Availability of data and materials
The datasets generated and/or analyzed during the current study are available from the corresponding author on reasonable request.
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I thank Rita Azzam, and Virginia Crocker for expert EM technical support, Christine A. Winters for hippocampal dissociated cultures, Dr. Ayse Dosemeci for critical reading of the manuscript.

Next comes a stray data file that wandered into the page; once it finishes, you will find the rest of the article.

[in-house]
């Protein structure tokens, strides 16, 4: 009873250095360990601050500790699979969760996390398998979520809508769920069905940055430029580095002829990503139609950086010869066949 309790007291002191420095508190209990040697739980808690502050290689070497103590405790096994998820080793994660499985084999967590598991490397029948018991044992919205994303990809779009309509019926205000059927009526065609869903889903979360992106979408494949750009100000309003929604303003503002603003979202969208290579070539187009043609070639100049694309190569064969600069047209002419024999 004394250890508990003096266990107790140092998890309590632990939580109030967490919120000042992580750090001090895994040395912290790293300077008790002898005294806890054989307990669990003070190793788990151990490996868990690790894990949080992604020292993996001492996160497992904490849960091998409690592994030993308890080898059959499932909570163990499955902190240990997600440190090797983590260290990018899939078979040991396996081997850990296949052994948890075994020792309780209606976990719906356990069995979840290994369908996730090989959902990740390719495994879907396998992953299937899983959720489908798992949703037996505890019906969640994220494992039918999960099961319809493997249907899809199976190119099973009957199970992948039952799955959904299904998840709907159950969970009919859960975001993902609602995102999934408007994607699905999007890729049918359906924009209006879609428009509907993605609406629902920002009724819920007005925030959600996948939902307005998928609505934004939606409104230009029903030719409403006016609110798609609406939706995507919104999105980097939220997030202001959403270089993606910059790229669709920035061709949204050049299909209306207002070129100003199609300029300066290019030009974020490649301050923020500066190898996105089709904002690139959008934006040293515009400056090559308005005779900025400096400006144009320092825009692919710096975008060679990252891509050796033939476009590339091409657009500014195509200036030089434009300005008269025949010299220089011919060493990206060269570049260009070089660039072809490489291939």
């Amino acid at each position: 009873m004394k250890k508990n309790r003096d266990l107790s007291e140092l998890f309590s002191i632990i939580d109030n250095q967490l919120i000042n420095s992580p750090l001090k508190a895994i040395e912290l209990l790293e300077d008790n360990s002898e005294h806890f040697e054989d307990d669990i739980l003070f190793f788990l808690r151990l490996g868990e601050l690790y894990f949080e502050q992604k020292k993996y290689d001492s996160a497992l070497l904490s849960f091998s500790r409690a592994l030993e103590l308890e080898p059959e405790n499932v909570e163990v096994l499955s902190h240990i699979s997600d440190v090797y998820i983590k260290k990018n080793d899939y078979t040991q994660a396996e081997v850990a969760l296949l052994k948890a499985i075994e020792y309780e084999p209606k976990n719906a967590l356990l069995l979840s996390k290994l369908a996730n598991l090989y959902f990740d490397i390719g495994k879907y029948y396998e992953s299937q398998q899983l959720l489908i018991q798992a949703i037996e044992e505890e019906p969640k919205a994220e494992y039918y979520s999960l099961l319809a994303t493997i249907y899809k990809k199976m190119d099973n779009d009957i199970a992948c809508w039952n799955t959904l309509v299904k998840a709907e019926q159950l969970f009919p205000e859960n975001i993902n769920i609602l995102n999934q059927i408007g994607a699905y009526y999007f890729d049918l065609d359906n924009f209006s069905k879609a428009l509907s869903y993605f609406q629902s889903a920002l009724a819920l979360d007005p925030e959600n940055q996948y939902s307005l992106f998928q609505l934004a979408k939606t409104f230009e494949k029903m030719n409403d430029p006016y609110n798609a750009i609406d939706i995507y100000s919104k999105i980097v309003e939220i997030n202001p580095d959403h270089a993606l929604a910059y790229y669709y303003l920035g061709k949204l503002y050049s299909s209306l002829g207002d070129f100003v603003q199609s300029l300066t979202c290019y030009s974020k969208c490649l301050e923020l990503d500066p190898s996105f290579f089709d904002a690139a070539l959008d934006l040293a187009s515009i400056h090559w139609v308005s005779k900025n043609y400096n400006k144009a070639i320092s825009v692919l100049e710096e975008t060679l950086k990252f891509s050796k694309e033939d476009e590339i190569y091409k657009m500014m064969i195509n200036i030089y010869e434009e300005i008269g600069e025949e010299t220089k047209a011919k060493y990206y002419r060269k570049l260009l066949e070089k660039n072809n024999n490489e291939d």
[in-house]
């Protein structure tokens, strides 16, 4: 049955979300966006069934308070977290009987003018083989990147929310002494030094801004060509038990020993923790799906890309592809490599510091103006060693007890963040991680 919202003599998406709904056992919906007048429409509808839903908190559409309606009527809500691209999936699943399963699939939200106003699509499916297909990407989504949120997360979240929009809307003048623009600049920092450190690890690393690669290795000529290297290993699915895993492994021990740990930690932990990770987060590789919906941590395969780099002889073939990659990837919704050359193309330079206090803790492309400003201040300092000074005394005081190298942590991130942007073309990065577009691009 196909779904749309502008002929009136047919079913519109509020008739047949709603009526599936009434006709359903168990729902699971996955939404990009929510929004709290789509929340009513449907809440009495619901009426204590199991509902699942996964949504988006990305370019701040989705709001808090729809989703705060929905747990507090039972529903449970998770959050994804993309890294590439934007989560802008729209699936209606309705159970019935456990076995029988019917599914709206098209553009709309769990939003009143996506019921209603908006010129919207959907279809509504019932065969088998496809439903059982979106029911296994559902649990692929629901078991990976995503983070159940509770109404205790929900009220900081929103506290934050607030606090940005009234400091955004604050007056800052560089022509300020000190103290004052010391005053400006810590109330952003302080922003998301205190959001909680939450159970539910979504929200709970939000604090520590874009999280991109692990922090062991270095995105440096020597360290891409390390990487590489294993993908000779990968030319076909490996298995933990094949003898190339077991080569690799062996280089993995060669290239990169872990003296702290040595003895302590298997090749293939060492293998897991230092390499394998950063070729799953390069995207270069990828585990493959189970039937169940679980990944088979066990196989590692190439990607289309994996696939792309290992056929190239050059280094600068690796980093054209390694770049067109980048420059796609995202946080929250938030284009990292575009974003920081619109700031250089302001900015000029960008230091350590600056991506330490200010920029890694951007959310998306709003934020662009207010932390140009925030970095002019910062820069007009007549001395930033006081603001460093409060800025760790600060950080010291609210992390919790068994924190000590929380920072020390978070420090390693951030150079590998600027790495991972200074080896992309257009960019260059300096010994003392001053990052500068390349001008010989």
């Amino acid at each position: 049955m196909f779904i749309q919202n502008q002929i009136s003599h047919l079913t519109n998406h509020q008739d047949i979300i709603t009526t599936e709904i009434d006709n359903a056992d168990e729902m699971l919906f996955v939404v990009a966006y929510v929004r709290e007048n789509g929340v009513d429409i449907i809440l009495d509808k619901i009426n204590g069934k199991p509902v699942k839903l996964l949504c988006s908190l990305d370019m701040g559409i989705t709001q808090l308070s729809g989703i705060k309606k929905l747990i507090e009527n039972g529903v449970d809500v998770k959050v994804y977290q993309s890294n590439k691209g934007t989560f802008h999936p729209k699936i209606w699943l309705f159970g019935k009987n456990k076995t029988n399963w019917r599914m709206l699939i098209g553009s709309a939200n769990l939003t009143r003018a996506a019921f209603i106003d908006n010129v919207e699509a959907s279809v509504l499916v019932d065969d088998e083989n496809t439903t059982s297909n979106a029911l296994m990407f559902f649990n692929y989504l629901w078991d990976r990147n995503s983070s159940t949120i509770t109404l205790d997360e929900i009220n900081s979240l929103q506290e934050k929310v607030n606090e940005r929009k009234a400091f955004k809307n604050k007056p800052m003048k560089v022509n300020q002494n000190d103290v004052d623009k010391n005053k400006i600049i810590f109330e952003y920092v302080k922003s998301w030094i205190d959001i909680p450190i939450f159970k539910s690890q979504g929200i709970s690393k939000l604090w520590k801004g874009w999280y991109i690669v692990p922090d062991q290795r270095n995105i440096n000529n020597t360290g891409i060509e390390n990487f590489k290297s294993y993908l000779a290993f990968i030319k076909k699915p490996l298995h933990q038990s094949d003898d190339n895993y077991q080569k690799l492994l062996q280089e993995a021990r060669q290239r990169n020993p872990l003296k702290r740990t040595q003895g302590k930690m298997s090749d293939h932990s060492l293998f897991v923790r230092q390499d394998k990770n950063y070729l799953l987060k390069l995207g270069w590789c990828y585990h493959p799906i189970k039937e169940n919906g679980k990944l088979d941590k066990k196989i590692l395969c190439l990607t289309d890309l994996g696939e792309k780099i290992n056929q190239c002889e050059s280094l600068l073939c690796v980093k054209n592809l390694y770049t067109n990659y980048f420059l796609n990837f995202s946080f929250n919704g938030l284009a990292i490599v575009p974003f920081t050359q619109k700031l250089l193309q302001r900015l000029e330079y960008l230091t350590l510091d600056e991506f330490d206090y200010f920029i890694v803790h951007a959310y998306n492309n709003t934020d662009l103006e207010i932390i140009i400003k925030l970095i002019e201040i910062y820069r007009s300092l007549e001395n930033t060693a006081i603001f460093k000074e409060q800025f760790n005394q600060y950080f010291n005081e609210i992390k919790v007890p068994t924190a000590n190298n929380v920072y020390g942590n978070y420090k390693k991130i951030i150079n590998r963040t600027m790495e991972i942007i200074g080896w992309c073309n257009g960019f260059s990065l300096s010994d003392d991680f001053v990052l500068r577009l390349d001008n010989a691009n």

Supported by National Institute of Neurological Disorders and Stroke (NINDS) intramural funds.
The animal protocol was approved by the National Institute of Neurological Disorders and Stroke Animal Use and Care Committee (Animal protocol Number: ASP1159) and conforms to NIH guidelines.
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Tao-Cheng, J. Immunogold labeling of synaptic vesicle proteins in developing hippocampal neurons. Mol Brain 13, 9 (2020). https://doi.org/10.1186/s13041-020-0549-x
- Electron microscopy
- Axon transport
- Active zone cytomatrix